This article is part of the Fine Arts and Exhibitions special section for the art world’s expanded view of what art is and who can make it.
The yellow school bus on the roof, the jumble of slides and climbing frames, and the castle in the parking lot loudly hint that the City Museum downtown here is no typical museum.
But what is typically a museum move adds to an art collection. The City Museum invites families to smile, stare, and sometimes climb over the art to appreciate it.
“It’s not about who we are,” Rick Irwin, creative director, told City Museum, where he usually works in a dark T-shirt and sneakers. “It’s about what we can deliver.”
Since 2014, the museum has added about $3.4 million in contemporary art and architectural works designed by Louis Sullivan. Adding more.
Children play “I Spy” with two glass block works by Brooklyn artist Dustin Yellin. Thousands of small picture cutouts are placed between the glass layers.
Families laugh at a nearly 10-foot-tall, bending bronze sausage man by Austrian artist Erwin Wurm, then bend over for photos.
“I’ve seen this sausage on so many Christmas cards,” Mr Irwin said.
People hit a 14-foot inflatable honey bear bottle that swings under the rooftop atrium. “Bop Bear” was created for last year’s Burning Man by a street artist who goes by the name Fnnch, a native of suburban St. Louis who grew up in the City Museum and now lives in San Francisco.
The artist compares traditional art museums to a stalactite coming from above, and the City Museum to a stalagmite coming from below.
“And these things can be touched,” said Finch. “But I think there was a gap. And I see myself filling that gap. And the City Museum is at the forefront of that.”
Mr. Erwin made sure the artist signed the bear. “It’s not about us,” he said. “This is his piece. He kills him. I want people to know about it.”
The city museum has not always collected art, at least not traditionally. The museum, which celebrates its 26th anniversary this month, is the brainchild of Bob Cassilly, a sculptor who created the massive all-ages playground in a former shoe factory building. Tree trunks, conveyor belt rollers, industrial coils and aircraft fuselages somehow work together to entertain and sometimes lose visitors.
Forget the traditional museum labels or map. “Things are changing so much,” Mr. Erwin said.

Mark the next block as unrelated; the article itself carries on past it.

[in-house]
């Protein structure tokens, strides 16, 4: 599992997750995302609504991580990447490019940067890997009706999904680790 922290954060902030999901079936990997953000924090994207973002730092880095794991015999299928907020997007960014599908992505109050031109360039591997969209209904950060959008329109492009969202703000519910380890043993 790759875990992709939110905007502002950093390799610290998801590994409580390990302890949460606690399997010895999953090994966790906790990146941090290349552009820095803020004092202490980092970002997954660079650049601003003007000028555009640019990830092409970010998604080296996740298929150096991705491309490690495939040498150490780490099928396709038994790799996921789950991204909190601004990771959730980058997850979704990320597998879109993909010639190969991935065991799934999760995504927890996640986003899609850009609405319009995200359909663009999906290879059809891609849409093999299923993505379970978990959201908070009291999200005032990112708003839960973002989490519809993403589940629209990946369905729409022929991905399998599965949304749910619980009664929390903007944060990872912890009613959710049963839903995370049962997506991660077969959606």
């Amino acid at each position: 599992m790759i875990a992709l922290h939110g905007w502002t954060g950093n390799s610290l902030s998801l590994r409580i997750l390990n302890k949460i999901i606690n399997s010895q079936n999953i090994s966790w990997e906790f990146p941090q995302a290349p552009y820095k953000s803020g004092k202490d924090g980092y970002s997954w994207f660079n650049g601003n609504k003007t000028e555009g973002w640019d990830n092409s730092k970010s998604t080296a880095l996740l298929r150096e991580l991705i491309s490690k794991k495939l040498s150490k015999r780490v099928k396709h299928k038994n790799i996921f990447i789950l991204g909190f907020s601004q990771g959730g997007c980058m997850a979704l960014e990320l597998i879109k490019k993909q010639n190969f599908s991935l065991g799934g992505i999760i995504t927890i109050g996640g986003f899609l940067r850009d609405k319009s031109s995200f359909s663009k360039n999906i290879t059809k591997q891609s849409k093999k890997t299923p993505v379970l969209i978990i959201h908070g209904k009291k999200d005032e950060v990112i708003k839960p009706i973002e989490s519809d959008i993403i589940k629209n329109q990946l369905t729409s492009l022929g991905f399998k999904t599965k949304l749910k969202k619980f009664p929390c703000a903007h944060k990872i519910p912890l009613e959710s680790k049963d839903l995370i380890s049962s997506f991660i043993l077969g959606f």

David Jump, president of American Milling, a grain processing company, owned half the museum at first. He saw the value in families enjoying preserved pieces of built history, deconstructed and reconstructed by Mr Cassilly and his team.
In 2011, while working on an art project site just outside St. Louis, Mr. Casilli was killed in a bulldozer accident.
“Look, you can’t cry here,” Mr. Jump told a stunned Mr. Irwin, whose title at the time was museum director. “You cry at home. You have to be a leader. I have this. American Milling buys the remaining half of the museum.
To keep people coming, the two realized they could buy contemporary art faster than their team could design and build interactive structures like slides and tunnels.
“It was like, can we do this? Let’s do this,” said Mr. Ervin, who has a master’s degree in arts administration and policy from the School of the Art Institute of Chicago. “That was my wheelhouse. I was on it.
The couple had two conditions. First, art cannot be something that Mr. Jump, who admits he is not artistic, thinks he can do on his own. Second, art had to be fun.
They installed the first piece, a $500,000 Tom Otterness bronze whale called “The Great Moby Dick.” The kids immediately got on it.
Mr. Irwin hired his young nephews to pick out a piece by street artist Brian Donnelly, better known as KAWS. They chose “Companion (resting place)”, a giant, cartoonish figure with half of its brain and intestines exposed. The girls thought it was funny.
The museum purchased dozens of plastic Magis Spun chairs designed by Thomas Heatherwick. Visitors lean and spin in them until they stand up again in a daze.
The fourth floor gallery of the City Museum, St. Louis Art Center, displays a copper version of the chair. It has a museum label and rests on a low, rope-fenced platform. “Yeah, even then we hate it,” Mr. Irwin said of the no-touch treatment for some pieces.
Mr. Ervin is learning to navigate the world of art buying. He has traveled to the Art Basel fairs in Hong Kong and Switzerland, as well as Frieze London and Frieze New York. He said he had to buy and wear “fancy clothes” for art festival nights, but also discovered that some people in this world “also wear tennis shoes.”
Premier Parks, an Oklahoma City water and amusement park company, bought the City Museum from American Milling in 2019. They welcome art. It belongs to the St. Louis Art Center, which is owned by Mr. Jump, and the museum leases it.
Mr Jump wants the art to be “irresistible” for families and he’s glad people can enjoy it.
“You only have a few minutes with the Mona Lisa in the Louvre before you are moved on,” he said.
The city museum has also collected hundreds of pieces of architectural ornaments designed by Louis Sullivan. Tim Samuelson, the city of Chicago’s cultural historian emeritus, has laid down on the museum’s concrete floor to take in the view of his nine-foot-tall cornice section of the Chicago Stock Exchange building, which was demolished in 1972. He helped the museum acquire many other works by Sullivan.
“Typical museums will take a small isolated block and put it on a wall, and it’s like a moose head hanging in a bar,” he said.
Mr Samuelson calls the way the museum displays the massive objects “an unprecedented way of conveying important architecture in a museum context”.
Mr. Erwin just wants people to experience something great, new and fun. Where else, he said, could a family discover an artist, create a masterpiece in the creator’s space and disappear down a 10-story slide?
“And somewhere in there you grab a slush,” he said, “and go to the gift shop for a T-shirt.”